Slowly, but steadily, I have been making my way through the Star Wars canon books. Having only picked up amazing books so far, I can say the expectations for this one were on the high side; especially considering who the main characters of this story are. I jumped at the chance to learn some more about Palpatine and Darth Vader, since the little we know about them from the movies is from the perspective of others (as much as we have Anakin in the prequels, you can hardly say that they are still completely the same person).

My expectations were, however, probably too high, since having finished its reading I don't feel like I got what I wanted from it. At least not fully.

First off, the plot evolves very, very slowly. The story starts at a point when Cham Syndulla, the leader of the 'Free Ryloth' movement, organizes a mission that goes straight into Darth Vader's grasp. After witnessing just what the mysterious Vader is capable of, and finding out through his spies that both Vader and Palpatine will be visiting Ryloth, Cham decides that assassinating both of them will be the only way to finally set his people free.

Seems simple, but it takes almost 200 pages to get to that point.

Going through several points of view, I struggled to really connect and keep my interest in most of the characters introduced. Already having the knowledge that Palpatine and Darth Vader would obviously survive all their assassination attempts (this book is set between 'Revenge of the Sith' and 'A New Hope'), the build up to that moment took up an immense amount of the story and dragged along almost two thirds of the book.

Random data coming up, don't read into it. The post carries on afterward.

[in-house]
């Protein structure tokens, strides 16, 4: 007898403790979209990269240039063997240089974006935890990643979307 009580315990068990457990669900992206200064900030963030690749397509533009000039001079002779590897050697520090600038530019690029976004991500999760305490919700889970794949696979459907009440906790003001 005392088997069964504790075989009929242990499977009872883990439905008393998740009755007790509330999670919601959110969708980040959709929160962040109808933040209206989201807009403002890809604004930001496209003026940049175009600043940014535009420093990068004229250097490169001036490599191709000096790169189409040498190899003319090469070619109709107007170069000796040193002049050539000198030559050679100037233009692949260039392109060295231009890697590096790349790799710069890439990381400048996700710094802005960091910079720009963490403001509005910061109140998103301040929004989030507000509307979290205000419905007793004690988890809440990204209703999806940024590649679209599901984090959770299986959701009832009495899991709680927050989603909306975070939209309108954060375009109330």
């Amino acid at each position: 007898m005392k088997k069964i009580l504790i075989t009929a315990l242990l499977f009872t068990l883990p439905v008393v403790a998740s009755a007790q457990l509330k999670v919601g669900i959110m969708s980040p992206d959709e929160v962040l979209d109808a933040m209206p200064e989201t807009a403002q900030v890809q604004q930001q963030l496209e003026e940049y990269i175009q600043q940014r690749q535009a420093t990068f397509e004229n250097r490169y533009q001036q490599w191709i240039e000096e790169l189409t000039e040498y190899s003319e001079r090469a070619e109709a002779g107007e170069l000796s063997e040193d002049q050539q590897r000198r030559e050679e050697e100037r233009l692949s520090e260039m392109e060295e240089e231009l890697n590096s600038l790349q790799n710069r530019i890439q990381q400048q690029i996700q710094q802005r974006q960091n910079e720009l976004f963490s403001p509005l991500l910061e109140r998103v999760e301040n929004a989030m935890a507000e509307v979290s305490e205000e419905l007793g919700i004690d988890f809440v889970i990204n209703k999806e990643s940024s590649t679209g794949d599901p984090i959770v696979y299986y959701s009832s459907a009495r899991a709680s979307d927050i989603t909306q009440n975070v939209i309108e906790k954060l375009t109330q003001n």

That wouldn't have been as much of a problem if the points of view presented had been mostly the ones of Darth Vader and Palpatine. In fact, Palpatine never has any chapters from his point of view: anything we know of him is from the people around him. I had been looking forward to taking a peek into his head in this book, and ended up somewhat disappointed.

As much as Darth Vader does not overpower the narrative with his point of view, when it does come up it is brilliantly done. When reading his portions of the book it is very believable that this character is indeed Darth Vader, and getting to understand that the internal struggle that ends up coming to light in 'Return of the Jedi' did not go away with his erasure of the Anakin Skywalker name was incredibly interesting.